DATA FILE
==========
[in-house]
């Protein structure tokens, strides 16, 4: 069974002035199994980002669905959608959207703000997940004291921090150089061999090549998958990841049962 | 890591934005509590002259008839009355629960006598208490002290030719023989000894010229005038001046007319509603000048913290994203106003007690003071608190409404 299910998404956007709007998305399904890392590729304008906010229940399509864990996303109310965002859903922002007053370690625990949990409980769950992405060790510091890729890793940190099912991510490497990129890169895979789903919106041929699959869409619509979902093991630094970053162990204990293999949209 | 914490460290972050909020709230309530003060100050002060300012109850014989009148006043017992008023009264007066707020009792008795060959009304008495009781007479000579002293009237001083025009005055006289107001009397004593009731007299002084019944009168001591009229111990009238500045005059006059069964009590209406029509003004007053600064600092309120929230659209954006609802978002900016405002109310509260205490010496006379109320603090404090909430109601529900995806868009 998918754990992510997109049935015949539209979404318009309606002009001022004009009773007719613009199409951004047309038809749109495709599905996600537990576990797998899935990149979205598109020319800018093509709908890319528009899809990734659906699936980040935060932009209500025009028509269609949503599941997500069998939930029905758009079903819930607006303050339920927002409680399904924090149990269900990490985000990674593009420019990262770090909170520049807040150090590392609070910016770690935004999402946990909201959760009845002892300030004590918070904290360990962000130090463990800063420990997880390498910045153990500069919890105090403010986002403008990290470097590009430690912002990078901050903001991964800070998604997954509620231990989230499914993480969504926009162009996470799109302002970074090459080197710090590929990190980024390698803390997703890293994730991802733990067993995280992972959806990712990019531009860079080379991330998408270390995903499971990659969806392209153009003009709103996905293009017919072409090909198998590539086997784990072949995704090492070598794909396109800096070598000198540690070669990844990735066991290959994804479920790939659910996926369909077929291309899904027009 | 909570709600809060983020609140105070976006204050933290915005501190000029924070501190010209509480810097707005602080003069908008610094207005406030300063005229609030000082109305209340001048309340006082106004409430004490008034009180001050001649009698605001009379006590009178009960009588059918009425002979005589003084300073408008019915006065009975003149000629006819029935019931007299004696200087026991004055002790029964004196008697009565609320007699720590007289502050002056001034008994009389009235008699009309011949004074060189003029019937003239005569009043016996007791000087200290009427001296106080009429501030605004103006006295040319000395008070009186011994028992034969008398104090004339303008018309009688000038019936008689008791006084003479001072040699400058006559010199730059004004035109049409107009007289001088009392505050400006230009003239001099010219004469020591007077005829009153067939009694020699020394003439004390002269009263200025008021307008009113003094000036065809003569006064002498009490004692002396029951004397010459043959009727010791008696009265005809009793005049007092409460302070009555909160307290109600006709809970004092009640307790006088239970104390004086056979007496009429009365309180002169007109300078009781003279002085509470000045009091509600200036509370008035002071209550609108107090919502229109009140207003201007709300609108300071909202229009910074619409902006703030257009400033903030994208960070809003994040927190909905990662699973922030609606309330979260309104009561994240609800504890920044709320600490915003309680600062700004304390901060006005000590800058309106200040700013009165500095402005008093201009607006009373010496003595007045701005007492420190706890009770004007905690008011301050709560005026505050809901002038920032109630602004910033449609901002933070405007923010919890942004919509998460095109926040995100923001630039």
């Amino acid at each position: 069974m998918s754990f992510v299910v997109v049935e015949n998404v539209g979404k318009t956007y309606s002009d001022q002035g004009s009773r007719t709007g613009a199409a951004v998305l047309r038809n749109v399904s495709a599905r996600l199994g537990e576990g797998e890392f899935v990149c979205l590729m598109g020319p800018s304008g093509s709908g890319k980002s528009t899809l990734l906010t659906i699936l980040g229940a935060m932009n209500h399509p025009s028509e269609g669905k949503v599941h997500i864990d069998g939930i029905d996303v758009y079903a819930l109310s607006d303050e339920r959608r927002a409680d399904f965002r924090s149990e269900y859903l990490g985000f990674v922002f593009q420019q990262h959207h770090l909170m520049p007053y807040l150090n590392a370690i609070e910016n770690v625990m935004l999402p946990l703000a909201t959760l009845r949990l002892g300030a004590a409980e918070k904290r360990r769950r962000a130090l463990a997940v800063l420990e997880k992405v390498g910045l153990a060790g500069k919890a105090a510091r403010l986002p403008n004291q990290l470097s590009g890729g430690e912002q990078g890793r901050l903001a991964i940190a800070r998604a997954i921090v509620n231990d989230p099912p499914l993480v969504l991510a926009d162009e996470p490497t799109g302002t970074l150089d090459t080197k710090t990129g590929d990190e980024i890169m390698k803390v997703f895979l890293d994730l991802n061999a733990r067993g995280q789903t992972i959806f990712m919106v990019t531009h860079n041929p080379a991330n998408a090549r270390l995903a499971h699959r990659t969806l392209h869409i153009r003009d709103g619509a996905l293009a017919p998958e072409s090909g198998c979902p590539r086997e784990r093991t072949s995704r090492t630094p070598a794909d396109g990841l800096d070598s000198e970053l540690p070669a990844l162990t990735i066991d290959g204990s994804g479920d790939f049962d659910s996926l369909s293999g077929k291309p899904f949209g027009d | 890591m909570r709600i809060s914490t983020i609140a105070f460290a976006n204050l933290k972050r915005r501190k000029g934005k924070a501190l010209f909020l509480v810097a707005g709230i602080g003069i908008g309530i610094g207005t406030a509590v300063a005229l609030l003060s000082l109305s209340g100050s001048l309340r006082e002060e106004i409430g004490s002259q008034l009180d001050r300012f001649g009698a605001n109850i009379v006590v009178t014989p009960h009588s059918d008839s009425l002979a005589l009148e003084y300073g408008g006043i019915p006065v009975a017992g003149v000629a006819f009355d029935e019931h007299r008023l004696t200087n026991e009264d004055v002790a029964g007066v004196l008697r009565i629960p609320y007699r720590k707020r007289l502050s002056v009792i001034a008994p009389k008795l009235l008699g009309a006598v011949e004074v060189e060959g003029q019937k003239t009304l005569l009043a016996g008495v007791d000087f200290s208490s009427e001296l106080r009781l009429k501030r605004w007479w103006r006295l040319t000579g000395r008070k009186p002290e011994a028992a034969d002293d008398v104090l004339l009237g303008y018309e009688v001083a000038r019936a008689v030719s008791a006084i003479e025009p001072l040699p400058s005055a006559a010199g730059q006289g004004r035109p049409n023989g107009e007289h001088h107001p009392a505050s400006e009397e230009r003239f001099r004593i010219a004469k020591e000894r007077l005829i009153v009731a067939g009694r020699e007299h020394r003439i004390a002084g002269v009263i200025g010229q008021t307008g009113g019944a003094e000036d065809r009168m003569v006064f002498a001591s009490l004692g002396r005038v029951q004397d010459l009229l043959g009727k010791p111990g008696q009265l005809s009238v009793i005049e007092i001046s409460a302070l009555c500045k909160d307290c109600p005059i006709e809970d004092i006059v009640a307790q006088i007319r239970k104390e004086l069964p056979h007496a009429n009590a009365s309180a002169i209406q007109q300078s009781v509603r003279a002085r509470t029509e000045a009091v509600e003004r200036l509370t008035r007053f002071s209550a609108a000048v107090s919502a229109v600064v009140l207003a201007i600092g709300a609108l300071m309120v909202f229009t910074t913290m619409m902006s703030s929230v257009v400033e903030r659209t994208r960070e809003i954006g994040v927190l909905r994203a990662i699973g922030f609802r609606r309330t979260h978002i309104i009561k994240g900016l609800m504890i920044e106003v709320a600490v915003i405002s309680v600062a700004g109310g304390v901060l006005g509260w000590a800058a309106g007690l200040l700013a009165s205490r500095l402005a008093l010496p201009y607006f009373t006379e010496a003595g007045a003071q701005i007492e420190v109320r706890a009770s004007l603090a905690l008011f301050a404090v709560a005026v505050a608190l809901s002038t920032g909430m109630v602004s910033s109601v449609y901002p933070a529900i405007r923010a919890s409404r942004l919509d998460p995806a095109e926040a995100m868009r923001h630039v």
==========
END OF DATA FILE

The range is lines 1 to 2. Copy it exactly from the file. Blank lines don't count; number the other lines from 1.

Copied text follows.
[in-house]
């Protein structure tokens, strides 16, 4: 069974002035199994980002669905959608959207703000997940004291921090150089061999090549998958990841049962 | 890591934005509590002259008839009355629960006598208490002290030719023989000894010229005038001046007319509603000048913290994203106003007690003071608190409404 299910998404956007709007998305399904890392590729304008906010229940399509864990996303109310965002859903922002007053370690625990949990409980769950992405060790510091890729890793940190099912991510490497990129890169895979789903919106041929699959869409619509979902093991630094970053162990204990293999949209 | 914490460290972050909020709230309530003060100050002060300012109850014989009148006043017992008023009264007066707020009792008795060959009304008495009781007479000579002293009237001083025009005055006289107001009397004593009731007299002084019944009168001591009229111990009238500045005059006059069964009590209406029509003004007053600064600092309120929230659209954006609802978002900016405002109310509260205490010496006379109320603090404090909430109601529900995806868009 998918754990992510997109049935015949539209979404318009309606002009001022004009009773007719613009199409951004047309038809749109495709599905996600537990576990797998899935990149979205598109020319800018093509709908890319528009899809990734659906699936980040935060932009209500025009028509269609949503599941997500069998939930029905758009079903819930607006303050339920927002409680399904924090149990269900990490985000990674593009420019990262770090909170520049807040150090590392609070910016770690935004999402946990909201959760009845002892300030004590918070904290360990962000130090463990800063420990997880390498910045153990500069919890105090403010986002403008990290470097590009430690912002990078901050903001991964800070998604997954509620231990989230499914993480969504926009162009996470799109302002970074090459080197710090590929990190980024390698803390997703890293994730991802733990067993995280992972959806990712990019531009860079080379991330998408270390995903499971990659969806392209153009003009709103996905293009017919072409090909198998590539086997784990072949995704090492070598794909396109800096070598000198540690070669990844990735066991290959994804479920790939659910996926369909077929291309899904027009 | 909570709600809060983020609140105070976006204050933290915005501190000029924070501190010209509480810097707005602080003069908008610094207005406030300063005229609030000082109305209340001048309340006082106004409430004490008034009180001050001649009698605001009379006590009178009960009588059918009425002979005589003084300073408008019915006065009975003149000629006819029935019931007299004696200087026991004055002790029964004196008697009565609320007699720590007289502050002056001034008994009389009235008699009309011949004074060189003029019937003239005569009043016996007791000087200290009427001296106080009429501030605004103006006295040319000395008070009186011994028992034969008398104090004339303008018309009688000038019936008689008791006084003479001072040699400058006559010199730059004004035109049409107009007289001088009392505050400006230009003239001099010219004469020591007077005829009153067939009694020699020394003439004390002269009263200025008021307008009113003094000036065809003569006064002498009490004692002396029951004397010459043959009727010791008696009265005809009793005049007092409460302070009555909160307290109600006709809970004092009640307790006088239970104390004086056979007496009429009365309180002169007109300078009781003279002085509470000045009091509600200036509370008035002071209550609108107090919502229109009140207003201007709300609108300071909202229009910074619409902006703030257009400033903030994208960070809003994040927190909905990662699973922030609606309330979260309104009561994240609800504890920044709320600490915003309680600062700004304390901060006005000590800058309106200040700013009165500095402005008093201009607006009373010496003595007045701005007492420190706890009770004007905690008011301050709560005026505050809901002038920032109630602004910033449609901002933070405007923010919890942004919509998460095109926040995100923001630039």